VCL language

Poul-Henning Kamp phk at
Tue Mar 28 08:58:14 CEST 2006

In message <2607. at>, "Anders Berg
" writes:

>seeing that Poul-Henning is back to the VCL compiler again in the code, I
>think it is time to start a more detailed discussion about the VCL.

Good time for it.

The work I did yesterday was basically just getting the compiler hooked
into varnishd and get the cache process to load the result.  So far I
don't actually use the loaded code for anything yet.

>My guess is that we are gonna spend "alot" of time on it, and it could be
>a natural part of a face-to-face meeting. I also acknowledge that the
>sooner we "freeze" the language, the easier and less rewrite of code
>Poul-Henning has to do.

It's important to keep two things clear of each other here.  On one hand
there is "the language", this about where semicolons go and how many
f's we put in 'if' and that sort of thing.  On the other hand, there
are the variables and operations we give the language to work with.

The first part, the language, I think is pretty solid by now, and
with some amount of polishing and maybe a new feature or two, that
is pretty 'done' at this time.

The other part, the variables and operations is in need for being
hashed out, because that is the next bit that I need to start working
on:  Calling into the compiled VCL program from the cache process.

But there is a lot of code yet to be written before this stuff gets
in the critical path, so there is no need to yell "emergency" or
anything like it :-)

>I think our small "proof-of-concept" and the general look-and-feel of VCL,
>will make it suitable and _really_ good for Varnish.

I think VCL is the bit which will make people sit up and take notice :-)

>I/We haven't gotten down to trying/thinking/poking/defining/documenting
>the VCL yet, but I _think_ I might have come up with a "system" to make
>VCL easier to understand, and possible easier to code both for
>Poul-Henning and the end user. I am attaching 2 documents:
>vcl_diagram_v1.png and vcl_diagram_proposal.png (*v1 is approx. what we
>have today)

I can't say I have thought deeply about the data model yet, my initial
mock-up was based on a semi-object oriented model where we basically
had four data objects:

	Client	(Who asked)
		Bandwidth estimate
		failed requests
		user agent

	Request	(What they asked for)

	Object	(Document in our cache)
		usage count
		refresh count

	Backend	(Where we can get documents from)

>Also, the object (document if you like) has 2 sets of variables. For
>example I think that backend.obj.usage and client.obj.usage makes sense.
>Lets say it's a number/factor to say how often this object is
>used/refreshed. A JPEG will have a low backend.obj.usage (since it typical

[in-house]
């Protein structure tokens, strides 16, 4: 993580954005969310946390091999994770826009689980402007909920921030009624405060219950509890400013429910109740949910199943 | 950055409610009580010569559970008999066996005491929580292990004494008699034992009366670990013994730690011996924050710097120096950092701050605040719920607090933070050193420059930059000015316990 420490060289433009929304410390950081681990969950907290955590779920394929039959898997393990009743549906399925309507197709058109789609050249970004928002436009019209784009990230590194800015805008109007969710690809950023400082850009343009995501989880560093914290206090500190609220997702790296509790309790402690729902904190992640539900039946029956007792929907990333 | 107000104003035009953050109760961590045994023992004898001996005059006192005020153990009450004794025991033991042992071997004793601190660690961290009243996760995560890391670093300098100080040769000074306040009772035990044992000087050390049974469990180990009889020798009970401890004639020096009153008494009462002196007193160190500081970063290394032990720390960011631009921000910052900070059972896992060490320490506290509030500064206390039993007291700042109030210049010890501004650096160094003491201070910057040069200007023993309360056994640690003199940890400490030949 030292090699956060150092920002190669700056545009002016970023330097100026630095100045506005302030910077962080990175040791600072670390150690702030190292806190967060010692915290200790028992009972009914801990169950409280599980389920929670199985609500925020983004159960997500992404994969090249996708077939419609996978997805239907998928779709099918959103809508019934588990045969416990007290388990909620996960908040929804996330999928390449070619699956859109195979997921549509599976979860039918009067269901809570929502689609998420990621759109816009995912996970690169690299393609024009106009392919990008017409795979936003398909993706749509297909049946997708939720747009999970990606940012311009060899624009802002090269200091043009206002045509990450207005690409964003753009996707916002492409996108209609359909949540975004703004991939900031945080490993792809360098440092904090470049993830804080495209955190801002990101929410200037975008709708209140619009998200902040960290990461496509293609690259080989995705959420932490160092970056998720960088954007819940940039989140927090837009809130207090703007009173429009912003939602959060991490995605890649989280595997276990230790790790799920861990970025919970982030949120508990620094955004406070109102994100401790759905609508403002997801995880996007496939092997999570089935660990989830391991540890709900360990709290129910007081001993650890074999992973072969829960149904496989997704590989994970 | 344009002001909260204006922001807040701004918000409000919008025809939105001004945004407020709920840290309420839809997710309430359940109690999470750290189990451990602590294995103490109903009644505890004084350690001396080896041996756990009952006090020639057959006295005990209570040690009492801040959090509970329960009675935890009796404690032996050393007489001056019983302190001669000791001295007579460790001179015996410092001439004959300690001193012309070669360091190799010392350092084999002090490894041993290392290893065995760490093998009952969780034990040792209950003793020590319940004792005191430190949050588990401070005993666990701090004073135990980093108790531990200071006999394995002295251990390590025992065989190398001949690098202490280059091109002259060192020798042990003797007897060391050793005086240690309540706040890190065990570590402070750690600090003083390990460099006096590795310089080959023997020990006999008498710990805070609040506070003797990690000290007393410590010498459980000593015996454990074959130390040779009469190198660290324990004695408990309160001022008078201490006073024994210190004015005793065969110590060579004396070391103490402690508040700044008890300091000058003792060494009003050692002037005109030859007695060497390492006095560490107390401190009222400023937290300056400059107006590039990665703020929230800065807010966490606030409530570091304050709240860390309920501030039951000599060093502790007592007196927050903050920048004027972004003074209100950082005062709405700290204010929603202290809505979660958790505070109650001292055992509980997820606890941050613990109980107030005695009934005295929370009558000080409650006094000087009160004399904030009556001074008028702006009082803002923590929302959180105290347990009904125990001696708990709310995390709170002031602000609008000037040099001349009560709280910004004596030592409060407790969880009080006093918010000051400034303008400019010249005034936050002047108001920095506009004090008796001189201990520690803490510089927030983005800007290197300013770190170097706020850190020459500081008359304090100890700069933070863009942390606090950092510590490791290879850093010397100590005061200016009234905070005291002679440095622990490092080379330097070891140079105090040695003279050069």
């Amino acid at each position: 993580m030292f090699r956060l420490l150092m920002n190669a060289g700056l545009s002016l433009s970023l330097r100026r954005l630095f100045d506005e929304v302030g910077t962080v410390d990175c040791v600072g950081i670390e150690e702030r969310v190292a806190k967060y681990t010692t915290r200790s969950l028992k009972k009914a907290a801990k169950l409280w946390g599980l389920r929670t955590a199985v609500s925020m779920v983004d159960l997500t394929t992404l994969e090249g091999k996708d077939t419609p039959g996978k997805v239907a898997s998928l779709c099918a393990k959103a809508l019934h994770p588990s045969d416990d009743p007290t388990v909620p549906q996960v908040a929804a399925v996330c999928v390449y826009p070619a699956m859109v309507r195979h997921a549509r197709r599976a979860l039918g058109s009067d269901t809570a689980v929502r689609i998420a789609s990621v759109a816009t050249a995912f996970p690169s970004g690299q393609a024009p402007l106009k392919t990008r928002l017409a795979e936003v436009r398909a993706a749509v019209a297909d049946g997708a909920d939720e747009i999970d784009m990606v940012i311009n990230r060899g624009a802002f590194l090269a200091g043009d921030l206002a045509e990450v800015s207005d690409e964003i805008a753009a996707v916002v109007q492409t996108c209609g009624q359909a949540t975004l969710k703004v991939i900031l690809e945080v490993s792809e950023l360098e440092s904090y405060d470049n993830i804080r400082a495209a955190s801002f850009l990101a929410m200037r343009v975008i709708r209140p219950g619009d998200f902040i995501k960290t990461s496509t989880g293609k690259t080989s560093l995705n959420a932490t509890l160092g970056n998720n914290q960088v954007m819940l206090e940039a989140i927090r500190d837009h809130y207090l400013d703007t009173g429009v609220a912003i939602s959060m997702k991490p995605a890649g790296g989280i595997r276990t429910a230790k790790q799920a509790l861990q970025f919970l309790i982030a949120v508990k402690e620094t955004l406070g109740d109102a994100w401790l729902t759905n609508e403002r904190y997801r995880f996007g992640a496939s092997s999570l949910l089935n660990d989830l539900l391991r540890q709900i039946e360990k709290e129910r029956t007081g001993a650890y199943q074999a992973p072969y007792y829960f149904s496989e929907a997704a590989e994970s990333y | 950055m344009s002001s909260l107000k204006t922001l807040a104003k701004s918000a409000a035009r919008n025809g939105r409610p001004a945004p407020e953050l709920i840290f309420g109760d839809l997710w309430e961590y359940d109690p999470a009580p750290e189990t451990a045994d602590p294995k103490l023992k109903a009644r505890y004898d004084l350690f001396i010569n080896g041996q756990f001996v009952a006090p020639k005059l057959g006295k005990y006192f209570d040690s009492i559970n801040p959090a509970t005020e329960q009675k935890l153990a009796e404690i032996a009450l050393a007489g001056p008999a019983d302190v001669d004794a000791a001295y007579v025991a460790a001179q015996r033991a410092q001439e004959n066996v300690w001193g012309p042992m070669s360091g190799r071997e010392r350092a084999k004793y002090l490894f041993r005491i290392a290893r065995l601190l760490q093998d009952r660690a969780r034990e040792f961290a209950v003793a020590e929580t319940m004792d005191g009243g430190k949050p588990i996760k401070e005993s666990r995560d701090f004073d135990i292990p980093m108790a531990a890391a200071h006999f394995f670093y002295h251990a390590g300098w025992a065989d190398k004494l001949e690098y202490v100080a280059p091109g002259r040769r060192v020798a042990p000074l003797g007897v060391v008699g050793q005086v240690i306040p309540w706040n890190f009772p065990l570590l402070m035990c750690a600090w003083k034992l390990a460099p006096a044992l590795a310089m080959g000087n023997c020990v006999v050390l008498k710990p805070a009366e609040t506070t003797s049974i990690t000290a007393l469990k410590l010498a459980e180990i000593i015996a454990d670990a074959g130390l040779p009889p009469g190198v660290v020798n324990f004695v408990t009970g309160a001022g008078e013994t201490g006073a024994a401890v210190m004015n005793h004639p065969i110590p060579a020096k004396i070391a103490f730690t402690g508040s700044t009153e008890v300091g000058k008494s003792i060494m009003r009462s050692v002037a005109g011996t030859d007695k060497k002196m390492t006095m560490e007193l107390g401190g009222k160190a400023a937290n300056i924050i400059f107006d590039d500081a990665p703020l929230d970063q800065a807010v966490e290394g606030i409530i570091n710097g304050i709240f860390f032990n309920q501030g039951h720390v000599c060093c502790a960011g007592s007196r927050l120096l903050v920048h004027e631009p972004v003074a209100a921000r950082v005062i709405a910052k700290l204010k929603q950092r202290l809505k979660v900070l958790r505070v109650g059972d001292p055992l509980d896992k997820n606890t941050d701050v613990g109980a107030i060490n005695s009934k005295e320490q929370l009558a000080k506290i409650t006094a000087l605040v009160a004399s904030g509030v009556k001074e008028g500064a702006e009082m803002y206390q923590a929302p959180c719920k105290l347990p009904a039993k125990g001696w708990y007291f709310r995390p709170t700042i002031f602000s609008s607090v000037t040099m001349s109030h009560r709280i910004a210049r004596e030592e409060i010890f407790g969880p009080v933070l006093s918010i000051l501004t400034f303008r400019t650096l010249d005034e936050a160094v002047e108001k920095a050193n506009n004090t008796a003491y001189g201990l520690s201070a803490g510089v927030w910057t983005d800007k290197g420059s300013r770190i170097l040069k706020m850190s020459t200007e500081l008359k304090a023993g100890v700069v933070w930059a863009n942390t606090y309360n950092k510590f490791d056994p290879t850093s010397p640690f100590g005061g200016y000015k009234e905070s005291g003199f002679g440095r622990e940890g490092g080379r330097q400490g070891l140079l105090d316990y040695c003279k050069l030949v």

>is not often requested from backend) but client.obj.usage will be high
>(because its requested often, logo etc...). I can also think of more uses

I don't disagree with the two different usable numbers, but I think
I do disagree with the naming.  What you call backend.obj.usage isn't
really a usage count, it is a refresh count, and since the client
can't do that, just object.refreshcount would work without confusion.

A fundamental rule in object-oriented programming is to make sure
you have a good correspondence between your objects and the real world
objects they represent, and I think splitting the "object" (or should
we call it "document" instead ?) into a client and a backend side
misses the point about the cache:  It is the cached documents which
are interesting here.

The other thing I would like to point out is that a given document
does not have a static mapping to a backend.

For instance, we may pick it up from a peer server during startup
and then subsequently refresh it from one of a number of backends
whenever it is in danger of expiring.

So the object/document clearly cannot be tied to a particular
backend without severely constraining the efficiency and flexibility.

>I have left out to define more variables in vcl_diagram_proposal.png, but
>here are some examples of other "new" areas of variables:
>if ( ~{
> =
>This is rewrite :)

Yes, but with the footnote that the host part has a more stringent
syntax than the other half of the URL.

But anyway, at the risk of sounding like a broken record, I think the
best way to find out how VCL should develop is to try and use it,
so lets sit down and write an actual real-life VCL program for VG's
site, and see what we find out along the way.


Poul-Henning Kamp       | UNIX since Zilog Zeus 3.20
phk at FreeBSD.ORG         | TCP/IP since RFC 956
FreeBSD committer       | BSD since 4.3-tahoe    
Never attribute to malice what can adequately be explained by incompetence.

More information about the varnish-dev mailing list